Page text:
HELLENIC STUDIES SERIES
Cover: Pindar's Verbal Art: An Ethnographic Study of Epinician Style, from Harvard University PressCover: Pindar's Verbal Art in PAPERBACK

Hellenic Studies Series 40

Pindar's Verbal Art

An Ethnographic Study of Epinician Style

Add to Cart

Product Details

PAPERBACK

$19.95 • £15.95 • €18.00

ISBN 9780674036277

Publication Date: 02/28/2010

Text

250 pages

6-1/8 x 9-1/4 inches

Center for Hellenic Studies > Hellenic Studies Series

World, subsidiary rights restricted

In Pindar’s Verbal Art, James Bradley Wells argues that the victory song is a traditional art form that appealed to a popular audience and served exclusive elite interests through the inclusive appeal of entertainment, popular instruction, and laughter. This is the first study of Pindar’s language that applies performance as a method for the ethnographic description and interpretation of entextualized records of verbal art. In Mikhail Bakhtin’s terms, Pindar’s Verbal Art is a sociological stylistics of epinician language and demonstrates that Pindar’s is a highly dialogical form of art, an intertextual web of voices, whose study enables us to appreciate popular dimensions of his songs. Wells offers a new take on recurrent Pindaric questions: genre, the unity of the victory song, tradition, and, principally, epinician performance.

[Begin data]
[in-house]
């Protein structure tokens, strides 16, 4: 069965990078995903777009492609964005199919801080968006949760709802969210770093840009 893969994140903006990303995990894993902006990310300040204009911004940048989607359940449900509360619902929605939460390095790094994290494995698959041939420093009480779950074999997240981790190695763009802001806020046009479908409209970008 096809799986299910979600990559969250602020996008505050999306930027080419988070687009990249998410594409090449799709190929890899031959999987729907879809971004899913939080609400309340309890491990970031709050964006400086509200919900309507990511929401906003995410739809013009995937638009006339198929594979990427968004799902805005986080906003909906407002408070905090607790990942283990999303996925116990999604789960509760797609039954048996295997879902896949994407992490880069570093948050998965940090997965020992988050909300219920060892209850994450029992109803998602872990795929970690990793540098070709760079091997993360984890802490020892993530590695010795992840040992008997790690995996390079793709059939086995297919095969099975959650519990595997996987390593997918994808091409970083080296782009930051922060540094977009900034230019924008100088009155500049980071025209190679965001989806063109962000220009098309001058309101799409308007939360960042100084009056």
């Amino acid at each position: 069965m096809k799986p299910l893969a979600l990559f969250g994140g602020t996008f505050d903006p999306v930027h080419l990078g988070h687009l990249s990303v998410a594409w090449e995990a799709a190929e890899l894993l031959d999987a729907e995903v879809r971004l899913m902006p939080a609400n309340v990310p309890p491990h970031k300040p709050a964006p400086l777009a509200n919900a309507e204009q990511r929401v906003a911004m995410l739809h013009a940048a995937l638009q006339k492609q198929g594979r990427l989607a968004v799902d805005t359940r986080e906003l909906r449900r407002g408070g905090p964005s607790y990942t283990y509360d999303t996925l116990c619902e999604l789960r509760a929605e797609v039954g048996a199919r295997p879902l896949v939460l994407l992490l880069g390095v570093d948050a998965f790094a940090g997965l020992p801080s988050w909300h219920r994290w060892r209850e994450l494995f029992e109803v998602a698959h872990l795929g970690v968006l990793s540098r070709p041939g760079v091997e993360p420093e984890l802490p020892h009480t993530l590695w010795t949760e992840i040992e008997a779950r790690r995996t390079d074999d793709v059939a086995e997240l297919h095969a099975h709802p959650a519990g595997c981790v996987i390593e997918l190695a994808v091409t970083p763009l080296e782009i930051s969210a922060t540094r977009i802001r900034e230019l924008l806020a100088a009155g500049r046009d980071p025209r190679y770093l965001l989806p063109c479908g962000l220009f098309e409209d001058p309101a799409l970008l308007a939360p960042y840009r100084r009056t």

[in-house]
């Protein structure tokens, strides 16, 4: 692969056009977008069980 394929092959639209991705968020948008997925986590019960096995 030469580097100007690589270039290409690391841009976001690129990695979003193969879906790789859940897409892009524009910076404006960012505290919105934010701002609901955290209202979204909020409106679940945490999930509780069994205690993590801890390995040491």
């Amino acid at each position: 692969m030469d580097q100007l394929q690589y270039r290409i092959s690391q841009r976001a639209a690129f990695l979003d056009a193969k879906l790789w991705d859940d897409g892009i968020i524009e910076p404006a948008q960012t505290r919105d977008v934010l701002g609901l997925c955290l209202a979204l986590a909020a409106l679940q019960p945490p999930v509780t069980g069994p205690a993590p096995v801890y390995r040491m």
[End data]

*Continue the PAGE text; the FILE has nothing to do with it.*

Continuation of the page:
From Our Blog

Jacket, Author Unknown: The Power of Anonymity in Ancient Rome, by Tom Geue, from Harvard University Press

Who Needs an Author?

In his new book Author Unknown: The Power of Anonymity in Ancient Rome, classicist Tom Geue asks us to work with anonymity rather than against it and to appreciate the continuing power of anonymity in our own time. Here, he discusses the history—and strength—of anonymous works of literature. Back in the roaring ’20s, I. A. Richar

‘manifold glories of classical Greek and Latin’

The digital Loeb Classical Library (loebclassics.com) extends the founding mission of James Loeb with an interconnected, fully searchable, perpetually growing virtual library of all that is important in Greek and Latin literature.